La voix humaine is a taut psycho drama demanding above average acting skills, and the stamina to hold intensity without respite for over an hour. Not many singers can pull it off well, but Sarah Minns almost certainly can. She’s an exceptionally good actress, as well as singer, and has made a speciality of operatic one-handers, including two UK premieres: Katarzyna Brochocka’s The Young Wife (read more here) and even better still, Manfred Trojahn’s Rilke song cycle, Insomnia, about Lou Andreas-Salomé, the mysterious woman who captivated Nietzsche, Freud, Rilke and Paul Rée. Trojahn’s piece is fairly well known in Germany, though not in Britain. It’s a challenge because the action unfolds as a series of scena based on extracts from letters rather than formal narrative. Musically and emotionally sophisticated, and rewarding. Minns didn’t just steal the show: she “was” the show, creating Andreas-Salomé’s mysterious, compelling personality to perfection. On stage, she “became” the part so convincingly that it was a shock to see her later without costume and makeup, chatting happily like a normal person. Art and reality! Poulenc’s La voix humaine is a tour de force, but with Minns, it should be worth experiencing.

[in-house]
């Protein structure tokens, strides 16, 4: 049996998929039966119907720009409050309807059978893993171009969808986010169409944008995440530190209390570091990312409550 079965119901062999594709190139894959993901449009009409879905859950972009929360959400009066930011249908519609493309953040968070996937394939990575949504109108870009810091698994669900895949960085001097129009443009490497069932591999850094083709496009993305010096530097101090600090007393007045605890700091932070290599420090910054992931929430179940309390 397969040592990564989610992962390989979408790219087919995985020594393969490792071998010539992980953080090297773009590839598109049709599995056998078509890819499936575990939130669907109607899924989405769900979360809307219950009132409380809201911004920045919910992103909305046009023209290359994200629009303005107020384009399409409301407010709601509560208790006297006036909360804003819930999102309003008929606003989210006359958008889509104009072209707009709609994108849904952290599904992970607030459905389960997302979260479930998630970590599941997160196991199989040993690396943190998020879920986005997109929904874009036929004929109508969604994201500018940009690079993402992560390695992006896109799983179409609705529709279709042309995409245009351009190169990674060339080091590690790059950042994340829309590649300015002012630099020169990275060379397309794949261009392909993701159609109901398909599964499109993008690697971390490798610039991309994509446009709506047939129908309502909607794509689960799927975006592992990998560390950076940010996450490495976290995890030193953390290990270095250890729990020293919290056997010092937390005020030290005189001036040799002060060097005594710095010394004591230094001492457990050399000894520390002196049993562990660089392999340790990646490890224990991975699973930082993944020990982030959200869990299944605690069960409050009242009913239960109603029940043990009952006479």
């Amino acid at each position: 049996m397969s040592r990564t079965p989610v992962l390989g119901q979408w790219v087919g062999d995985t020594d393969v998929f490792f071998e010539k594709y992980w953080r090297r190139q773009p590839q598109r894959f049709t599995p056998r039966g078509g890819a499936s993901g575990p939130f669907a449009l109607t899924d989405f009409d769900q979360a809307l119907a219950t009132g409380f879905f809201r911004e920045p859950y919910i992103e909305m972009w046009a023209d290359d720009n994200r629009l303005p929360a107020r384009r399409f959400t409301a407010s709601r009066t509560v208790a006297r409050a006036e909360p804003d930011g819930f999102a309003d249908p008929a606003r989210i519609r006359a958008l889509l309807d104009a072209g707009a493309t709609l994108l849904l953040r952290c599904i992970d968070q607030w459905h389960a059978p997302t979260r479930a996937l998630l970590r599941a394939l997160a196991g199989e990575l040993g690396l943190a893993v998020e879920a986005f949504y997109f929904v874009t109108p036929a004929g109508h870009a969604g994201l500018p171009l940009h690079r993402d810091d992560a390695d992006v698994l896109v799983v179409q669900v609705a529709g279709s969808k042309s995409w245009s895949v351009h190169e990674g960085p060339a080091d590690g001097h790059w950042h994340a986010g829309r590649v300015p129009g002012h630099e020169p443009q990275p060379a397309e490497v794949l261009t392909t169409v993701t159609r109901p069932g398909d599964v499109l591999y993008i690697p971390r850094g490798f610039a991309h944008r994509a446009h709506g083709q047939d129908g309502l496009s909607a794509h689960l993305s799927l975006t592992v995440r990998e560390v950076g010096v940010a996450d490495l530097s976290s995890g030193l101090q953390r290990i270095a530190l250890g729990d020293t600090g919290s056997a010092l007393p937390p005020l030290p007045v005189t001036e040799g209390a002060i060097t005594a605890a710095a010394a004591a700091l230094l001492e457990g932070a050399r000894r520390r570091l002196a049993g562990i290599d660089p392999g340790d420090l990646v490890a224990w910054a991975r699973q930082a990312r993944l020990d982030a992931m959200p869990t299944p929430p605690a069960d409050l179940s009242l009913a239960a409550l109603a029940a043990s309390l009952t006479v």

Minns was also the star of John Barber’s Eleanor Vale at Wedmore Opera in Somerset, an opera that’s strong enough on its own terms to be worth reviving. Read more about that HERE.
Original Source: La voix humaine, Kings Place, Sarah Minns Opera Up Close